I never hated eating my vegetables as a kid. I just didn’t see much of a reason to.
So when I tell you that this episode feels like a pile of mushy broccoli, that’s not as large an insult as it sounds. It just means that this episode is something to push past in order to get to the real meat of this show.
The problem with How To Get Away With Murder now is that all the characters are covering up a crime. That means that the audience wants to see them struggle to cover it up, but the TV show needs to drag out their downfall until at least the end of Season 1. So we get filler episodes in which there’s little progression, and the writers try to throw any drama they can find at the wall to see what sticks.
Despite the title, Christmas is already in the past. Since the show is (very loosely) structured around Keating’s classroom, we fast-forward through winter break. Keating spends it drinking and ordering in at her hotel room. Clearly the best Christmas ever.
If there’s any danger of slowly building up to a new semester, that’s immediately forgotten when a stranger walks into Keating’s office with a lie that Keating quickly pulls the truth out of: our case of the week is about the wife of a child abuser trying to get a plea deal despite her complicity. The opening scene, as Keating tears into her future client, is one of the most fun sections of this meandering plotline.
The plea deal is new; this time they aren’t trying to prove that their client, Jackie, is innocent. Just that she deserves to be punished less. In practice, though, this just makes the case less compelling. They go through the same old energetic motions, as the team goes snooping for evidence to prove Jackie was being abused by her child-molesting husband, but there’s no greater mystery.
There’s a little friction as the students aren’t as eager to defend a woman implicated in child abuse as Keating is, but even that peters out into the climax of the case. Keating learns that Jackie has rescued a daughter from her husband in the past, didn’t mention the kid, and has been neglecting her during the case. In response, Keating drops her as a client. That’s all the resolution we get, and yes, it’s just as frustrating as that summary makes it sound.
The subplots keep zipping along, as usual, but they don’t much spark in this episode. The theme of abuse from the main plotline gets mirrored in the vaguest manner possible: a random plot thread from the first half of season one involves mysterious scars on the bedposts and wall in Wes’s (Alfred Enoch) room. After their re-introduction, all the claw marks get are a few ominous shots of them throughout the episode, another sign that this week is spinning its wheels.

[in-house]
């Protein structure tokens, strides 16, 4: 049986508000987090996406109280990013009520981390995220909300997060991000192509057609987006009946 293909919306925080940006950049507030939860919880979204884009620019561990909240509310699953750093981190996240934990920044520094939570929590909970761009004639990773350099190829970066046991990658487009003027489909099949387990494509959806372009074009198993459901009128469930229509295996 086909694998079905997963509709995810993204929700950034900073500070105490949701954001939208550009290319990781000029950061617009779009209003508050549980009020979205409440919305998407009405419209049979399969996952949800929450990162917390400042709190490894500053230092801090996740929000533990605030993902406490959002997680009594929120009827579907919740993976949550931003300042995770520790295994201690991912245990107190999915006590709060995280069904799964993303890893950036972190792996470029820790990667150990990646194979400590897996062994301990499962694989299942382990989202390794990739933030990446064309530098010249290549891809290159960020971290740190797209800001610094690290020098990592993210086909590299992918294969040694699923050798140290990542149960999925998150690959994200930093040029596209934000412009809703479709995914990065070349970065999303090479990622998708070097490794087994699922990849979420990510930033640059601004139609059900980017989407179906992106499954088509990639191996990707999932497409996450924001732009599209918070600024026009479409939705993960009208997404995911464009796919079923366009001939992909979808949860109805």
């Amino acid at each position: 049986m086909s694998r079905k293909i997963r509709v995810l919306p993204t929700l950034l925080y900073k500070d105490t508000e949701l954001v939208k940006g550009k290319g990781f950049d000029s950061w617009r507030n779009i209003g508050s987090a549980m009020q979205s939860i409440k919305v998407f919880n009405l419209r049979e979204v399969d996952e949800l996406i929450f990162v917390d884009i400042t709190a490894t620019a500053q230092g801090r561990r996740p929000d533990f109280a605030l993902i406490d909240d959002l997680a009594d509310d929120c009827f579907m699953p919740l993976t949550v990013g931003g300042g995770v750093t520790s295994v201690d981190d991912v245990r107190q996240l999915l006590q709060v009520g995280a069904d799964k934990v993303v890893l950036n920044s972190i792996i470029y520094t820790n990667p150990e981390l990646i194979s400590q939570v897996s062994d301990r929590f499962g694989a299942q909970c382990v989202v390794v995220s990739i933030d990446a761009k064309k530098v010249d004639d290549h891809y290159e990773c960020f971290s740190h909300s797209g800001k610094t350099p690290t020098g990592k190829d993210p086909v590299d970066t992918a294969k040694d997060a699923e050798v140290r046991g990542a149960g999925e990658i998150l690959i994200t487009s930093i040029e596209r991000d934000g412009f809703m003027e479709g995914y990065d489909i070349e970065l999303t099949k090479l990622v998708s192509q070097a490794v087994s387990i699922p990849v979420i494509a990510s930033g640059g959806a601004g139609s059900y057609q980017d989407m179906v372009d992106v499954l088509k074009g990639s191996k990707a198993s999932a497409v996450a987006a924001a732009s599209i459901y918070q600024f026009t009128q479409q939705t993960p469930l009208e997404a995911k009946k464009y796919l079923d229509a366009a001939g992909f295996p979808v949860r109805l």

The flashbacks this episode are all of each character’s Christmases. Most of the season has featured flashforwards to the night of Sam’s death, and last episodes featured flashbacks to the same night. But Christmas? That’s a new, and slightly ungrounded, spin on the flashback segments.
Regardless, the scenes are pretty interesting, giving us a chance to see who each character has to celebrate the holidays with. Some characters are overdramatic: Laurel (Karla Souza) fights with an extended family that neglects her, and Michaela (Aja Naomi King) gets dumped by her fiancé while drunk. But an equal amount are surprisingly cute: Connor gets some much-needed humanization through a conversation with his sister in which she learns he’s at least attempted a stable relationship, and we see that Frank (Charlie Weber) and Asher (Matt McGorry) are becoming buddies. Granted, they’re buddies who are drinking alone at a bar on Christmas day, so it’s still sad, but in a cute way.
Speaking of friendships, one of this episode’s best developments is the fact that our gang of student criminals are still hanging out. This time, they gather for a suspicious meeting on the porch to argue about how they need to stick together to avoid being caught. It looks like the team is finally displaying teamwork, and it even gets better, when the victim’s sister Hannah, played by Marcia Gay Harden, turns up.
She’s the best part of this episode: clever, suspicious, and decidedly against Annalise Keating’s side of the story, Hannah is the perfect complication. As this week’s client proved, characters can switch sides easily in a show this drama-prone. It’s great to have a strong actor playing a solid antagonist who knows what she’s doing, even if she’s still only a foreboding force in this episode.
If this episode was the salad course, I have a feeling Hannah will be bringing in the real excitement next week, especially given the revelation in the final moments of this week: Sam’s body has just been found.